Pietro Vichi "Pete" Domenici, a longtime advocate for brain research and mental health, announced on Thursday that he would retire from the U.S. Senate after 35 years, citing health issues including early dementia.
Domenici, 75, co-sponsored legislation leading to the joint resolution declaring the 1990's the Decade of the Brain and its accompanying increase in funding, as well as legislation in 1996 to increase health insurance coverage for mental illnesses.
He has spoken of his daughter Clare's schizophrenia; including an interview with the New York Times in 2002. Another daughter is a psychologist.
“Senator Domenici was a steadfast friend for people with mental illness in the U.S. and a far-seeing supporter of the neuroscience research that it will take to conquer these disorders,” said Harvard provost Steven E. Hyman, who served as director of the National Institute of Mental Health from 1996 to 2001.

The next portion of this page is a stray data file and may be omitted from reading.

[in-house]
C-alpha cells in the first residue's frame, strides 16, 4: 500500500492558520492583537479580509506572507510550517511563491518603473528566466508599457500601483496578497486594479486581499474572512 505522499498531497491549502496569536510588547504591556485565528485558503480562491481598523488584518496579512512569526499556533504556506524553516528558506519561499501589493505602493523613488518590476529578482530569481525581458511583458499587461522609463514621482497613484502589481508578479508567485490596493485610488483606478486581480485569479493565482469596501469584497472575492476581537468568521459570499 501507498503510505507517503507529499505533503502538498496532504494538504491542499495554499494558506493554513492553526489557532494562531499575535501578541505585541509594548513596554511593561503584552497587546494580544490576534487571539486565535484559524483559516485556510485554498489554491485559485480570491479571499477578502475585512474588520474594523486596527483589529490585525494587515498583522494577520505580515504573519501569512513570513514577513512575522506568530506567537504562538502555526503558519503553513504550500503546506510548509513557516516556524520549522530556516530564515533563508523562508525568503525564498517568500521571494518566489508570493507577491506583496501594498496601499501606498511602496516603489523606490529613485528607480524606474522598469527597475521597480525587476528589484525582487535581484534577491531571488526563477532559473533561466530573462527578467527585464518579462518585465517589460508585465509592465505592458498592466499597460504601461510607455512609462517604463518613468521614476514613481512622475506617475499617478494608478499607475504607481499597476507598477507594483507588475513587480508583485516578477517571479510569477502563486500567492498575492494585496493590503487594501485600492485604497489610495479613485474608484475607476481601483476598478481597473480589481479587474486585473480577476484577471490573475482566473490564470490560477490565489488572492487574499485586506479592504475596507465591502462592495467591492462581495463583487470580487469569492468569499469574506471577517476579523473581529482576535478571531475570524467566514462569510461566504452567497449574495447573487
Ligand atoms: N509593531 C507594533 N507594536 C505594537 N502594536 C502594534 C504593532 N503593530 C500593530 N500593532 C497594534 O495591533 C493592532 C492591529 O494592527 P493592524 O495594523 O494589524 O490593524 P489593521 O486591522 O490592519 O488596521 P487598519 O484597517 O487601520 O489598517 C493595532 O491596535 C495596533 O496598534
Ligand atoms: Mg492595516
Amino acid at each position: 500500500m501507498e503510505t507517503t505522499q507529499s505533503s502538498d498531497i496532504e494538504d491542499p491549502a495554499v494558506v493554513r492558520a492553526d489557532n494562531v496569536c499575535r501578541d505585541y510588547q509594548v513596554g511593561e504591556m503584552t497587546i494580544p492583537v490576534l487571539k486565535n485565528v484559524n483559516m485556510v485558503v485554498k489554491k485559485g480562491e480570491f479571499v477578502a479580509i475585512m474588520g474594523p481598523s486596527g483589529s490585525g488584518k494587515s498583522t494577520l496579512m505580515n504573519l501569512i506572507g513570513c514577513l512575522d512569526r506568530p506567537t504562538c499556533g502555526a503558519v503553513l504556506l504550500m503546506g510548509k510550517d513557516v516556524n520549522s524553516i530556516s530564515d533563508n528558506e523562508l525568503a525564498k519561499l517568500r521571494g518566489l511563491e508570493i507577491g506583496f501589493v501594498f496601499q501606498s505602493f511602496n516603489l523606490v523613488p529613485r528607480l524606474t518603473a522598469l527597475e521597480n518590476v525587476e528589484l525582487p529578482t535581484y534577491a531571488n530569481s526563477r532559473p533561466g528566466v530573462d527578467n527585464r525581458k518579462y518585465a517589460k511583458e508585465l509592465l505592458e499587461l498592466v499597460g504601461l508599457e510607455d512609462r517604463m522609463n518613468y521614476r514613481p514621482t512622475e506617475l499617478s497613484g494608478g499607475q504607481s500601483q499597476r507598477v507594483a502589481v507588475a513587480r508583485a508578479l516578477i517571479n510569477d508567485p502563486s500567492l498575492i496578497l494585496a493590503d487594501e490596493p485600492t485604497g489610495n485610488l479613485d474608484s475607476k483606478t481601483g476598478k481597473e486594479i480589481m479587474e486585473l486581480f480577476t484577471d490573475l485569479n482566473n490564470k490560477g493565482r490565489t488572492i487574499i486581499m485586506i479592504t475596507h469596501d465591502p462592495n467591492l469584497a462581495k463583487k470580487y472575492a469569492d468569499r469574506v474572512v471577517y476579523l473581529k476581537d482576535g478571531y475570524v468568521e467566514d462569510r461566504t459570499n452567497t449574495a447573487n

A fact sheet prepared for Domenici's announcement described his disease as Frontotemporal Lobar Degeneration. It is third most common cause of cortical dementia behind Alzheimer's disease and Lewy body disease.
Domenici said that during a checkup in late September doctors saw a slight progression, and he then decided not to seek a seventh term in the Senate. He will serve out his current term, which expires in January 2009.
"No cure for my disease exists, yet," he said in a prepared statement. "But, if we work hard enough, we may be able to find a way to cure people with diseases of the brain in the future. That would be truly a wonderful thing."